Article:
It was a normal Wednesday evening. I just pulled into the driveway after a long day at the office, came into the home, and greeted the children one by one.
Michelle and I hung out in the kitchen before dinner. As we began catching up on the day, we hit a relational blockade that was essentially impassable until we had a serious; “come to Jesus” moment. Here’s what happened:
“Michelle how was your day?”
Immediately after asking my wonderful bride the first question of the day, I felt my phone buzz in my pocket to inform me something in my digital world had happened.
As she began to engage me in the question and tell me about the joys and sorrows of the day, my mind slowly began to wander from the conversation with my wife, and I began to start imagining what was awaiting me on the other end of my phone.
Was it good news or bad news? Did I offend someone today or encourage someone? Did I make money on my stocks or did they lose? Within minutes, my wife’s voice slowly faded from sharp and distinct to something where she sounded like the teacher on Charlie Brown “wah, wah, wah, wah”.
Addicted to Your Phone
That’s when I realized that I might be “Addicted to my cell phone”. CNN and other major news sources are now calling “Self-Phone Addiction” a new problem with the Millennial generation .
Let me suggest 3 Reasons why you may want to consider silencing your phone and engaging in the real world that is actually right in front of you.
#1- Managing your phone addiction empowers you to manage your more fatal addictions.
Studies show that there are actual endorphins every time we grab our phone and light up the screen. There’s a quest per se…”What will be on the screen?”, “Who will be pursuing me?”, “How many re-tweets or likes did I get?”
Each journey into the phone is a pursuit of that endorphin. You master that pursuit of lesser things (like cell phones) you will have great capacity in fighting the bigger addictions (opioids, hydrocodone, adderall, alcohol, porn, etc.)
#2- Managing your phone addiction leaves you alone with, uhm, well….yourself.
Instead of taking all the dead space in life and filling it with digital noise, killing the “phone co-dependency” leaves you in a fearful space…a space alone, by yourself.
Too many of us are looking to our phones to give us what only God and real humans can give us; intimacy, joy, and security. Turn off the phone and learn to develop a healthy relationship to self.
#3- Managing your phone addiction gives you “little wins” to create positive momentum in all of life.
The thought of overcoming your most critical addictions might start by ignoring the next notification you get (probably before you’re done reading this blog).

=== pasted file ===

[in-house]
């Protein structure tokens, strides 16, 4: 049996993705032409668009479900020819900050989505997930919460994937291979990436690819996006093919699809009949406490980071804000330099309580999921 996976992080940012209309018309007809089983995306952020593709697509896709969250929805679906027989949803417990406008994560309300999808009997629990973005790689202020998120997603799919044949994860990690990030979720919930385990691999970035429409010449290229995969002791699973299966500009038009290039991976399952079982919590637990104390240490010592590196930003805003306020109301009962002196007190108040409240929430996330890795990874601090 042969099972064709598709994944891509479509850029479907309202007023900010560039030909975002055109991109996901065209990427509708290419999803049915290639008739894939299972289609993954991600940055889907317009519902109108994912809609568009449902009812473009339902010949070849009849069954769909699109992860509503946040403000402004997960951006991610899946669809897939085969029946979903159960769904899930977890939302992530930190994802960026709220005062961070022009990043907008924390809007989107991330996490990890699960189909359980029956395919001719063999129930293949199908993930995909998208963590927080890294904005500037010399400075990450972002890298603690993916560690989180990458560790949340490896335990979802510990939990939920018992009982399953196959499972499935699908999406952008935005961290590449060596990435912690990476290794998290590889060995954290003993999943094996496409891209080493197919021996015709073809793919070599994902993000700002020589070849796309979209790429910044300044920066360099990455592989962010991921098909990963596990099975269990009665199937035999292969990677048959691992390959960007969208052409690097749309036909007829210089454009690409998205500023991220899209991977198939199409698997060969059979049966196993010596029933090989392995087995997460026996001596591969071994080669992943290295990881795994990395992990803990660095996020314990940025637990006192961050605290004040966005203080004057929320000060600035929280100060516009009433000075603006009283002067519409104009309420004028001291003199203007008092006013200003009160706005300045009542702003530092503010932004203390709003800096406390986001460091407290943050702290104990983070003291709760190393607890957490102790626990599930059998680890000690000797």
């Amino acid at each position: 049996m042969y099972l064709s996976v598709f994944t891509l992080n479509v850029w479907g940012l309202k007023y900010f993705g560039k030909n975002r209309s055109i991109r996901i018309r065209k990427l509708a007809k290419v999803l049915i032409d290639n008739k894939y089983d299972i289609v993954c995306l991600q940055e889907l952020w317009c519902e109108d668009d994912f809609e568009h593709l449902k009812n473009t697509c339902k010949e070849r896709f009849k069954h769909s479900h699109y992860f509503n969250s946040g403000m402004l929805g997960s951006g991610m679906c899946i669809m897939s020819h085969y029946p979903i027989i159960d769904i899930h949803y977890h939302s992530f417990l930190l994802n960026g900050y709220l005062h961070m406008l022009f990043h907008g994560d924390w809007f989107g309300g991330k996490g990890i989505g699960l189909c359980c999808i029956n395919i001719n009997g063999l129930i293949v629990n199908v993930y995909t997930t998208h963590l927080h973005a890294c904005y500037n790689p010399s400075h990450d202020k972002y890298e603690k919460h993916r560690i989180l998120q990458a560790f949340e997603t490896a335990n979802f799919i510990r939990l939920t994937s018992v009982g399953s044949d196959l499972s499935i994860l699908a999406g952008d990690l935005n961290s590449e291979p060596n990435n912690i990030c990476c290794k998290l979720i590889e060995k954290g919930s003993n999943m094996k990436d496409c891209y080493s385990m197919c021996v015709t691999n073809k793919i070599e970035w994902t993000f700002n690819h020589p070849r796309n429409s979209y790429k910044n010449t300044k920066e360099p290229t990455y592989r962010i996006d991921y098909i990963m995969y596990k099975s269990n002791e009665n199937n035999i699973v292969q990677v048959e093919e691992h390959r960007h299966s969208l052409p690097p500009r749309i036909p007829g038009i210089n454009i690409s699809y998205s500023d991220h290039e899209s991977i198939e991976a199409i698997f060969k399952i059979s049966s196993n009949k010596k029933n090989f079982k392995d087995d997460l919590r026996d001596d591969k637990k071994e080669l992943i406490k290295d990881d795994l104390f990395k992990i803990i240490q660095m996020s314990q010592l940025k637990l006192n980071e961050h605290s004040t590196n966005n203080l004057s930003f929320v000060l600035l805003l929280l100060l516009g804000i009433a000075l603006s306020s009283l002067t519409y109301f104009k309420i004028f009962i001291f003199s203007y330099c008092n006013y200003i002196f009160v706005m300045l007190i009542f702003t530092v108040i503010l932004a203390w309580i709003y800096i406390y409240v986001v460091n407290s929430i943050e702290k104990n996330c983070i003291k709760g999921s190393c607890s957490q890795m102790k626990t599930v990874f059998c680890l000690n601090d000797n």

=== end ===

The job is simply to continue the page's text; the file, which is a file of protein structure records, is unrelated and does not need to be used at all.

If you can learn to manage a phone addiction than maybe, just MAYBE, you can create some small wins in your recovery journey that you can bring into all of life.
If you are having trouble with any type of addiction, you should consider admitting yourself into a drug and alcohol treatment center. That, in conjunction with Jesus helping you and giving you strength, can lead to recovery.
Friends, may you take control of your life one notification at a time.
About the Author:
Ryan Moffat is the teaching pastor at Vast Church in Sisters, OR and is currently working on his Masters in Theology at Western Seminary in Portland, OR
Ryan received his BS in Bible and Theology and a minor in counseling from Multnomah University. He has pastored students, families and is passionate about Christ-centered recovery and healing. He’s been married to his beautiful wife Michelle for 13 years and they enjoy raising four crazy, unique and special kids together.
The opinions and views of our guest contributors are shared to provide a broad perspective of addictions. These are not necessarily the views of Addiction Hope, but an effort to offer discussion of various issues by different concerned individuals.
We at Addiction Hope understand that addictions result from a combination of environmental and genetic factors. If you or a loved one are suffering from an addiction, please know that there is hope for you, and seek immediate professional help.
Published on April 14, 2017.
Reviewed By: Jacquelyn Ekern, MS, LPC on April 13, 2017
Published on AddictionHope.com